Al Jazeera team in Yemen missing in Taiz

Three Al Jazeera crew members who were last seen on Monday are believed to have been kidnapped, the network says.

    Hamdi al-Bokari is believed to have been kidnapped, along with two colleagues [Al Jazeera]
    Hamdi al-Bokari is believed to have been kidnapped, along with two colleagues [Al Jazeera]

    The Al Jazeera Media Network has called for the immediate release of an Al Jazeera Arabic news team who are believed to have been kidnapped in the city of Taiz in southern Yemen.

    Al Jazeera Arabic correspondent Hamdi al-Bokari and his crew, Abdulaziz al-Sabri and Moneer al-Sabai, were last seen on Monday night.

    "We call for the immediate release of our colleagues Hamdi al-Bokari, Abdulaziz al-Sabri and Moneer al-Sabai," said Mostefa Souag, the acting director general of Al Jazeera Media Network.

    "They were covering events in the besieged city of Taiz, reporting on the human cost to the conflict. Our colleagues were simply doing their job of reporting the story and informing the world on what is taking place in Yemen."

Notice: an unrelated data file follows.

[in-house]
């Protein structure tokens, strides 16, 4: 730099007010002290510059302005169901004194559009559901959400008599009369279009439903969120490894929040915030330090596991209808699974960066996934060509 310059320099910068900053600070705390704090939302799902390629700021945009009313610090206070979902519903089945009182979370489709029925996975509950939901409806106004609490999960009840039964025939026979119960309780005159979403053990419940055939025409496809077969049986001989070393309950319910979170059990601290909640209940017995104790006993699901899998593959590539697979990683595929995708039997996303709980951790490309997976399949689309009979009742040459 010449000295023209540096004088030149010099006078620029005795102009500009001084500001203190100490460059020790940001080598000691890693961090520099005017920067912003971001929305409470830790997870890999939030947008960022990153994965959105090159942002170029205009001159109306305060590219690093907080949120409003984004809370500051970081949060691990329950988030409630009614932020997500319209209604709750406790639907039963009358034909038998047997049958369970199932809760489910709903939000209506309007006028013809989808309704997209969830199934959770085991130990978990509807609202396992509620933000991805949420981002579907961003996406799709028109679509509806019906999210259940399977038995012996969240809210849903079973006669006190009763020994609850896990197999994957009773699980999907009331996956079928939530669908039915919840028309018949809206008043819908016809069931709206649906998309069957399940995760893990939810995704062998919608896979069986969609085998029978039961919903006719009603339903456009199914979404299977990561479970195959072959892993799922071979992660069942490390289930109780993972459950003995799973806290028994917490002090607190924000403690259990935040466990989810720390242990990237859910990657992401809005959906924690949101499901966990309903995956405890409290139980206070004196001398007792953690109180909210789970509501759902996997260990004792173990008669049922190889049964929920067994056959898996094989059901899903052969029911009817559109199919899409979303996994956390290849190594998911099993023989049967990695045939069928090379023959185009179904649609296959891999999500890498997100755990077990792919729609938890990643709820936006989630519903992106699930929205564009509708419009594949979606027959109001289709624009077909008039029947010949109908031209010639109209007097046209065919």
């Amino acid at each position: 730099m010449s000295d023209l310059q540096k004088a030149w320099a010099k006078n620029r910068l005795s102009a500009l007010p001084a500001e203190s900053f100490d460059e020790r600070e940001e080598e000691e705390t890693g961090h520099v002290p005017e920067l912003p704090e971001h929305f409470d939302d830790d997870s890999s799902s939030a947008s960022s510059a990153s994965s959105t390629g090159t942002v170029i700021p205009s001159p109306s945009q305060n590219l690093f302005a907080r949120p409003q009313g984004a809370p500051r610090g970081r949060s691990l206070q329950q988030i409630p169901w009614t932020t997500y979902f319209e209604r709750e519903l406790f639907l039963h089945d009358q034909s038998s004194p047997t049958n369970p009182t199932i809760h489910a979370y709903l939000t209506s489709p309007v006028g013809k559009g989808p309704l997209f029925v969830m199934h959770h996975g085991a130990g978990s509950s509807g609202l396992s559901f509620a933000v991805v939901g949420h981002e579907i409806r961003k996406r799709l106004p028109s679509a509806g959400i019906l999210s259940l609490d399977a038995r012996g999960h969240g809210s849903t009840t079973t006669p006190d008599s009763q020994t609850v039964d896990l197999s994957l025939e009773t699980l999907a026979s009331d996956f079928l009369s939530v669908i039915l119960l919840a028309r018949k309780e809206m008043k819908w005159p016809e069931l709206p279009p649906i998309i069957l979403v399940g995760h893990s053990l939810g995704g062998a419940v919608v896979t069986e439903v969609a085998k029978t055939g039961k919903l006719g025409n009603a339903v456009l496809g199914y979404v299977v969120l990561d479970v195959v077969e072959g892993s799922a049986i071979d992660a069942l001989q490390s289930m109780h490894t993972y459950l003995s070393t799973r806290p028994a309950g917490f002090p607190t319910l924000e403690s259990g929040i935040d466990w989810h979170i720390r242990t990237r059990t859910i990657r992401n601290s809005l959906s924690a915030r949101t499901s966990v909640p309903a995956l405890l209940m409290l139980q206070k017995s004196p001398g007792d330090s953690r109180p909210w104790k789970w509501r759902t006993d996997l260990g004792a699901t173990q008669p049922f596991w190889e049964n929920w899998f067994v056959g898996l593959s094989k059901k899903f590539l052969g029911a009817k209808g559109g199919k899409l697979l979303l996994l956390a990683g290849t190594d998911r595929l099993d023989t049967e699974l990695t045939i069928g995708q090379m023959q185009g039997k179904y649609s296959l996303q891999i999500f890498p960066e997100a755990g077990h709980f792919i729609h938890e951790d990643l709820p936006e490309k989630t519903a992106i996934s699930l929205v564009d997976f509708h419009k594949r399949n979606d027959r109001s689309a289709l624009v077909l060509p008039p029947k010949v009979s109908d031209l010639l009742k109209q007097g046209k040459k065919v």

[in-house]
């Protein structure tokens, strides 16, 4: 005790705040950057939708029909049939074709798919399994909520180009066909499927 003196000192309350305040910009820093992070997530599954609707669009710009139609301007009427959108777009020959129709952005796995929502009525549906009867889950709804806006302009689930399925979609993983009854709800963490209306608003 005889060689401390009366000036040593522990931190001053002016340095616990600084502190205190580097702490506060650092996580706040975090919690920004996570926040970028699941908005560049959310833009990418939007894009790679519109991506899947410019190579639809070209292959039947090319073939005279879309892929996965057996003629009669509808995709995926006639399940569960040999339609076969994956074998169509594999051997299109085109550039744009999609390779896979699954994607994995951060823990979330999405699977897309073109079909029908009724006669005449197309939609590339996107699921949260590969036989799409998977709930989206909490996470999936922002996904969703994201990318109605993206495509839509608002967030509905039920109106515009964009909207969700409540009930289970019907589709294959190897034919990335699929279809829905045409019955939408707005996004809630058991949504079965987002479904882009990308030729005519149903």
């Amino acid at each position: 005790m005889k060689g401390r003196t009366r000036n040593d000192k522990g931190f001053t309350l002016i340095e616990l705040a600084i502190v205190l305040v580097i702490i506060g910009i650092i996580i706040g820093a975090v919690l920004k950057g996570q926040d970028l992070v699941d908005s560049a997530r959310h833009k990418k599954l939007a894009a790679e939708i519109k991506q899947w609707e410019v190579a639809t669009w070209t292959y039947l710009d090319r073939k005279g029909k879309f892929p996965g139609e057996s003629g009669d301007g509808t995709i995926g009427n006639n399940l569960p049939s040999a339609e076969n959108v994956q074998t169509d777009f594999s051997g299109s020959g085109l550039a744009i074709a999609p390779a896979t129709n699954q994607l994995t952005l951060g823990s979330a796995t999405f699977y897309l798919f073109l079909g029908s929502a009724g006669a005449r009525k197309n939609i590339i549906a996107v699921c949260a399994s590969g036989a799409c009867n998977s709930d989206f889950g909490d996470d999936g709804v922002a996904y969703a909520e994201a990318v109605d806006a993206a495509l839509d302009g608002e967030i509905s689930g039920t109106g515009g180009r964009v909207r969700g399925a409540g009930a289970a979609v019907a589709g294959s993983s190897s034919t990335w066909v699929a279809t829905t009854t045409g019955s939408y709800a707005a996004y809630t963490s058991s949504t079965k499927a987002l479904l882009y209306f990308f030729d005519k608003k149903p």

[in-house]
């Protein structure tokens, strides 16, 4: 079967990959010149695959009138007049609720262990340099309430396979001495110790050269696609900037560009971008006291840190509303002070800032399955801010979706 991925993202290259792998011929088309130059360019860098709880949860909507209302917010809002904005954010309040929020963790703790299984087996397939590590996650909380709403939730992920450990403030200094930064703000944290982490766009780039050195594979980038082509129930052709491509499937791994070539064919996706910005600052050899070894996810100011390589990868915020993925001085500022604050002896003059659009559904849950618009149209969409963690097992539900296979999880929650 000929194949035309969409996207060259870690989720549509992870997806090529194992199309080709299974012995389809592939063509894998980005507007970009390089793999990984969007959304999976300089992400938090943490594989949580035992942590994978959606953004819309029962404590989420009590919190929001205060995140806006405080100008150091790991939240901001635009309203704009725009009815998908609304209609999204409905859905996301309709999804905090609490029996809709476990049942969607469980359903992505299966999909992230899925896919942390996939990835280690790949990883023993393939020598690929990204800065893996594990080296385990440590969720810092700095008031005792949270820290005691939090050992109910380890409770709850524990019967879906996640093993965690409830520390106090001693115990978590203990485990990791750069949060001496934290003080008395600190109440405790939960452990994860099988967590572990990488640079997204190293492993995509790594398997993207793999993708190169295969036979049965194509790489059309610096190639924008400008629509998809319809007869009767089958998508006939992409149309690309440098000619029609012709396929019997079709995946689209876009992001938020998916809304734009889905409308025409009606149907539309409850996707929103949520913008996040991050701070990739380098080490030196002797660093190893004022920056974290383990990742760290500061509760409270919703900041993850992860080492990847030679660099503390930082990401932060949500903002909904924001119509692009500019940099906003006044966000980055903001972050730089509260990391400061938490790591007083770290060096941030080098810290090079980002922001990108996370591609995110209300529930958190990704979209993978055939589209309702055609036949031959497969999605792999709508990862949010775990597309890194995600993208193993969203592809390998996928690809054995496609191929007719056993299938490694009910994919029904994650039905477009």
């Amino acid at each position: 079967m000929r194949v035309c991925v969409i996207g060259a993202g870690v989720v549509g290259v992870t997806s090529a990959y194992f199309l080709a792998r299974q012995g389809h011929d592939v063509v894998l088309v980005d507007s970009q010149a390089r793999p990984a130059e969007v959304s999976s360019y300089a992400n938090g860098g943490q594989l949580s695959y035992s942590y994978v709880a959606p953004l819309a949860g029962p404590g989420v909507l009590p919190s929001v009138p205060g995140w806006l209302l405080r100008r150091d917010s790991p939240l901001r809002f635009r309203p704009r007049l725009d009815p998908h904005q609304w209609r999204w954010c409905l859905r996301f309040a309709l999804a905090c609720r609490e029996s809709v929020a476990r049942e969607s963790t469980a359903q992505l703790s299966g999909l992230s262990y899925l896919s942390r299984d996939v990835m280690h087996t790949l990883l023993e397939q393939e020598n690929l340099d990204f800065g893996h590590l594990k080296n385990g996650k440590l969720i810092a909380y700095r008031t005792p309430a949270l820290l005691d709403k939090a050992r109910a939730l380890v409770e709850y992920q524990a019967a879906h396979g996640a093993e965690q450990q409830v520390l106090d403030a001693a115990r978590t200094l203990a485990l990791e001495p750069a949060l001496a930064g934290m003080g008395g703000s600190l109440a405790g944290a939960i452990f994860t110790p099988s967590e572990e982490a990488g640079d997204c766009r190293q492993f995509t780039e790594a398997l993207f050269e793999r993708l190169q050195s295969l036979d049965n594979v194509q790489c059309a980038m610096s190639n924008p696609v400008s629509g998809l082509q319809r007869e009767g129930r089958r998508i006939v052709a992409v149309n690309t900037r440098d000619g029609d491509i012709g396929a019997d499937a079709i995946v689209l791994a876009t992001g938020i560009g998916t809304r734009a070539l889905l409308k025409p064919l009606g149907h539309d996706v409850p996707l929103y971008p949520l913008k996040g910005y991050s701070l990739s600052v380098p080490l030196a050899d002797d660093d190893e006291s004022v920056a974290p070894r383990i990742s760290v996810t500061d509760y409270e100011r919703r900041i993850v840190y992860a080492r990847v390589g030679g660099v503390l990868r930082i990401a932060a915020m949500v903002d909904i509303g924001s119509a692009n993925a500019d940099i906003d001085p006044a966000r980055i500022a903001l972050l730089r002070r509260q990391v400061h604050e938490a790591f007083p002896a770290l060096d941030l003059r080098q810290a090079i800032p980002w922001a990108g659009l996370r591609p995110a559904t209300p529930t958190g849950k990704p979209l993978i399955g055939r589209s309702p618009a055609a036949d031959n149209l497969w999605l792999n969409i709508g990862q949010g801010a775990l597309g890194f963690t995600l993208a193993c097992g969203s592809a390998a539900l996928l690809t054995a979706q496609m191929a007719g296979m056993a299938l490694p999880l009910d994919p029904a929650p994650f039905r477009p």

Hamdi al-Bokari, a Yemeni national, was last seen around 10pm on Monday in the centre of the war-torn city, according to a statement by Al Jazeera Arabic.

    The news channel said in the statement on Thursday that there were "indications that he had been kidnapped by unknown persons".

    Bokari has worked for Al Jazeera Arabic since 2006.

    Strategic gateway

    "Al Jazeera holds their abductors responsible for their safety and security," Souag said. "It is tragic to see that in times of conflict, news organisations continue to be targeted. Journalists should have the freedom to do their work without the fear of intimidation, abduction or unlawful arrest."

    Doctors Without Borders (MSF) was allowed to enter the city to supply hospitals for the first time in five months. Heavy fighting and a lack of medical supplies have caused many hospitals and clinics to close .

    Two MSF trucks filled with medical supplies entered Taiz to re-supply hospitals that were struggling to cope with a large number of wounded people.

    Taiz has become a flashpoint in the ongoing war between Iran-allied Houthi fighters, who control the capital Sanaa, and forces loyal to President Abd-Rabbu Mansour Hadi.

    Hadi loyalists control Aden and much of the country's south with the backing of an Arab coalition led by Saudi Arabia.

    Taiz is seen as a strategic gateway between Sanaa and the south.

     

    SOURCE: Al Jazeera


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